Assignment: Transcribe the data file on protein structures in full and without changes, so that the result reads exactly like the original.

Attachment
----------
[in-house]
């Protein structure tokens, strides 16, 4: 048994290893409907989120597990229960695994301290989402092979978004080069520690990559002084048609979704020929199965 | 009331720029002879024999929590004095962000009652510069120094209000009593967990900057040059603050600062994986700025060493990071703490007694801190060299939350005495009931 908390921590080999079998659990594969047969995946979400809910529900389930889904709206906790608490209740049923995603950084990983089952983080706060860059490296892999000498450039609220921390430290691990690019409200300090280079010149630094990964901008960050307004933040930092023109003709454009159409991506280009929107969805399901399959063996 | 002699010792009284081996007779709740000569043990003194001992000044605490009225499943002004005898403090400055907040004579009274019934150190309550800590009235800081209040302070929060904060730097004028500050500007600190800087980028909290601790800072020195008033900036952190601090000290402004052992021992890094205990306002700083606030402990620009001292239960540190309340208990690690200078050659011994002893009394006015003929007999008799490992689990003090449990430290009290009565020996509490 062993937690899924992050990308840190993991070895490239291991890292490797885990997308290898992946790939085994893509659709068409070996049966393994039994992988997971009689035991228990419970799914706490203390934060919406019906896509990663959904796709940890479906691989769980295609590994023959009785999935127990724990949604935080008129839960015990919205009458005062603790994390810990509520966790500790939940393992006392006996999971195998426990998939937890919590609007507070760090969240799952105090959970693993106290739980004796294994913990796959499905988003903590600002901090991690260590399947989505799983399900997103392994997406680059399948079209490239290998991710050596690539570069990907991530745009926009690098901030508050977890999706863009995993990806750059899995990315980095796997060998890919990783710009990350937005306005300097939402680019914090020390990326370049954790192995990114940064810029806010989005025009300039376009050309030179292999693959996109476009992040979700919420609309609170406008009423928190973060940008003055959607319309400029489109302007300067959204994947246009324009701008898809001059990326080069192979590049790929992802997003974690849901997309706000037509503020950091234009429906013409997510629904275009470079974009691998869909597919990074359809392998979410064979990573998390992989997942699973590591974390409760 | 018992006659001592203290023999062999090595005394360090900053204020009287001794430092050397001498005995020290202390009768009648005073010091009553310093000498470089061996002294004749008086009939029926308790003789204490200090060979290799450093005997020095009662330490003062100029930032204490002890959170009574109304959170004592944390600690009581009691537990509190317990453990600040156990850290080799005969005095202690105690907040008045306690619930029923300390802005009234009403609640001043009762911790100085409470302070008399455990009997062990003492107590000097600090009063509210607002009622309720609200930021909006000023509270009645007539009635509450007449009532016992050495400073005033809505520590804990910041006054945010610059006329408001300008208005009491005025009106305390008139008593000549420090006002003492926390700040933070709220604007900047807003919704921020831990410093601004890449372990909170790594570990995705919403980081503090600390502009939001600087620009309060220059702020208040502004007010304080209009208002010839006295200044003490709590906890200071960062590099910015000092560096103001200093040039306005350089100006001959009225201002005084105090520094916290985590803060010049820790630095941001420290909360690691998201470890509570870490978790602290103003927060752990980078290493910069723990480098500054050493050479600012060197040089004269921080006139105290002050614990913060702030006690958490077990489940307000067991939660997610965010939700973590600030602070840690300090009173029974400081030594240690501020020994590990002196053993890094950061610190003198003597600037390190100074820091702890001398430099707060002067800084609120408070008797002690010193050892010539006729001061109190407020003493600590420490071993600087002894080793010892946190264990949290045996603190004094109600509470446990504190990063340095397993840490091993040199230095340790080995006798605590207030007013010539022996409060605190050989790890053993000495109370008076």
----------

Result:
[in-house]
């Protein structure tokens, strides 16, 4: 048994290893409907989120597990229960695994301290989402092979978004080069520690990559002084048609979704020929199965 | 009331720029002879024999929590004095962000009652510069120094209000009593967990900057040059603050600062994986700025060493990071703490007694801190060299939350005495009931 908390921590080999079998659990594969047969995946979400809910529900389930889904709206906790608490209740049923995603950084990983089952983080706060860059490296892999000498450039609220921390430290691990690019409200300090280079010149630094990964901008960050307004933040930092023109003709454009159409991506280009929107969805399901399959063996 | 002699010792009284081996007779709740000569043990003194001992000044605490009225499943002004005898403090400055907040004579009274019934150190309550800590009235800081209040302070929060904060730097004028500050500007600190800087980028909290601790800072020195008033900036952190601090000290402004052992021992890094205990306002700083606030402990620009001292239960540190309340208990690690200078050659011994002893009394006015003929007999008799490992689990003090449990430290009290009565020996509490 062993937690899924992050990308840190993991070895490239291991890292490797885990997308290898992946790939085994893509659709068409070996049966393994039994992988997971009689035991228990419970799914706490203390934060919406019906896509990663959904796709940890479906691989769980295609590994023959009785999935127990724990949604935080008129839960015990919205009458005062603790994390810990509520966790500790939940393992006392006996999971195998426990998939937890919590609007507070760090969240799952105090959970693993106290739980004796294994913990796959499905988003903590600002901090991690260590399947989505799983399900997103392994997406680059399948079209490239290998991710050596690539570069990907991530745009926009690098901030508050977890999706863009995993990806750059899995990315980095796997060998890919990783710009990350937005306005300097939402680019914090020390990326370049954790192995990114940064810029806010989005025009300039376009050309030179292999693959996109476009992040979700919420609309609170406008009423928190973060940008003055959607319309400029489109302007300067959204994947246009324009701008898809001059990326080069192979590049790929992802997003974690849901997309706000037509503020950091234009429906013409997510629904275009470079974009691998869909597919990074359809392998979410064979990573998390992989997942699973590591974390409760 | 018992006659001592203290023999062999090595005394360090900053204020009287001794430092050397001498005995020290202390009768009648005073010091009553310093000498470089061996002294004749008086009939029926308790003789204490200090060979290799450093005997020095009662330490003062100029930032204490002890959170009574109304959170004592944390600690009581009691537990509190317990453990600040156990850290080799005969005095202690105690907040008045306690619930029923300390802005009234009403609640001043009762911790100085409470302070008399455990009997062990003492107590000097600090009063509210607002009622309720609200930021909006000023509270009645007539009635509450007449009532016992050495400073005033809505520590804990910041006054945010610059006329408001300008208005009491005025009106305390008139008593000549420090006002003492926390700040933070709220604007900047807003919704921020831990410093601004890449372990909170790594570990995705919403980081503090600390502009939001600087620009309060220059702020208040502004007010304080209009208002010839006295200044003490709590906890200071960062590099910015000092560096103001200093040039306005350089100006001959009225201002005084105090520094916290985590803060010049820790630095941001420290909360690691998201470890509570870490978790602290103003927060752990980078290493910069723990480098500054050493050479600012060197040089004269921080006139105290002050614990913060702030006690958490077990489940307000067991939660997610965010939700973590600030602070840690300090009173029974400081030594240690501020020994590990002196053993890094950061610190003198003597600037390190100074820091702890001398430099707060002067800084609120408070008797002690010193050892010539006729001061109190407020003493600590420490071993600087002894080793010892946190264990949290045996603190004094109600509470446990504190990063340095397993840490091993040199230095340790080995006798605590207030007013010539022996409060605190050989790890053993000495109370008076």